Of course I was there, in Virginia, for him. Our baby brother. The trip had been long and stressful, I was cold because it was windy and rainy and I had brought my spring coat, thinking Virginia had to be warmer than Rochester, but I wouldn't have missed being with my family to say goodbye to Nate, for anything.
I stood in front of his casket and looked at him. He had had a stressful life and was gone at age 60. So young! He had been about to retire in June! I had been waiting for him to post his latest cruise pictures on our family website, when another brother called and told me he had died. Alone, in the men's room outside his office. Had he suffered? The coroner said no. I was thankful. I hoped I could believe him because, when his wife went to see where he was when he didn’t come home for supper, they wouldn’t let her in the building. They said she wouldn’t want to see him. They took him right to the morgue.
I knew that his retirement was going to be hard on him - he and his wife had taken their last cruise for a long while as she was going in for major surgery and he would be her caretaker for the next couple of years. I wanted to take him in my arms and hold him and hug him for all he had been through and all he had yet to go through. But I only straightened his tie. There was no hugging him as his body was cold and hard and his face held only the vestiges of what he had looked like. His true face seemed to be a mist around his head.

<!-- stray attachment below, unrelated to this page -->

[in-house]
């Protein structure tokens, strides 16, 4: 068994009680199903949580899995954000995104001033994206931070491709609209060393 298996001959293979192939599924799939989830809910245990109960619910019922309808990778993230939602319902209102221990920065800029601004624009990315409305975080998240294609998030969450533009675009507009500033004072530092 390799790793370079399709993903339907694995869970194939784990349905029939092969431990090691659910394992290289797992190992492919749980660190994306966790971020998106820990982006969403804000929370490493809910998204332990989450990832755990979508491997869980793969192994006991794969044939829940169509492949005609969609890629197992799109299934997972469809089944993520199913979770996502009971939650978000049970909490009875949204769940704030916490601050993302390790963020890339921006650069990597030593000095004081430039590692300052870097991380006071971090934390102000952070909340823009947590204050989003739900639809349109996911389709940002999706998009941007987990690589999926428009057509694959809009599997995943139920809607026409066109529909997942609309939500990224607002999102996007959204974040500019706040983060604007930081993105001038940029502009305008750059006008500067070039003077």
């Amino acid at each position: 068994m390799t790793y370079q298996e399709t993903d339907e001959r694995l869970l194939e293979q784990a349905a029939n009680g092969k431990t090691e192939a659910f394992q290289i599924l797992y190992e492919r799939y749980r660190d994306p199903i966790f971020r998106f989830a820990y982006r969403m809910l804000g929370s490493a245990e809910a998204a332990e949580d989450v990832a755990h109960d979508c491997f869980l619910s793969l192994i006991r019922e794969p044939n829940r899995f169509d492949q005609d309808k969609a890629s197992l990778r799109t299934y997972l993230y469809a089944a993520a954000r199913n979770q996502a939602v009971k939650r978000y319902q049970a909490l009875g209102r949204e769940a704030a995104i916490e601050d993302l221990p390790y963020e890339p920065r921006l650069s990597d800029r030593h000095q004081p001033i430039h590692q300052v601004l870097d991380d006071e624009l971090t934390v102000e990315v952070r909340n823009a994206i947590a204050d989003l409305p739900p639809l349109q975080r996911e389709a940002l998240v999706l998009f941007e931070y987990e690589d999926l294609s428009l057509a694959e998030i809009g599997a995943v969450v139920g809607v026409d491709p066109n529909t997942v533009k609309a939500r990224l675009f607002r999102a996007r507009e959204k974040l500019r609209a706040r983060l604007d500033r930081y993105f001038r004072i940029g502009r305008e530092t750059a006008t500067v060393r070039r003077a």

I remembered the oddest things about him. How, when he was a baby, he always seemed to pee all the way down to his shoes and socks which were always soaked, even though he had his diaper on, and I never figured out how he did that. How he had told us that, lately, he couldn't eat. He, who had been a big eater of all sorts of gourmet foods as he traveled around the world for his job, now wasn't tempted by anything. How he had to move out of this cold and snow because he felt it was going to kill him. But many of us say that as we struggle with how long winter is and how miserable, so it never occurred to me that he was telling us he was suffering. Like a lot of men, he didn't want to just come out and say it. So our family just let it roll off us.
And now the 6 of us who were left were here to say goodbye to the baby of the family.
I remembered that I had occasionally scolded him, as the oldest in a family of 9 sometimes has the right to do, but not very often. I thought he drove himself mercilessly. But I still loved him. I'm just sorry he was taken from us, but on another level I feel like it was a blessing. He had nothing good waiting for him when he retired.
Bye for now, Natie Nate. And I’ll hear your happy laugh again.
© 2015 Just Lynne - 4/4/15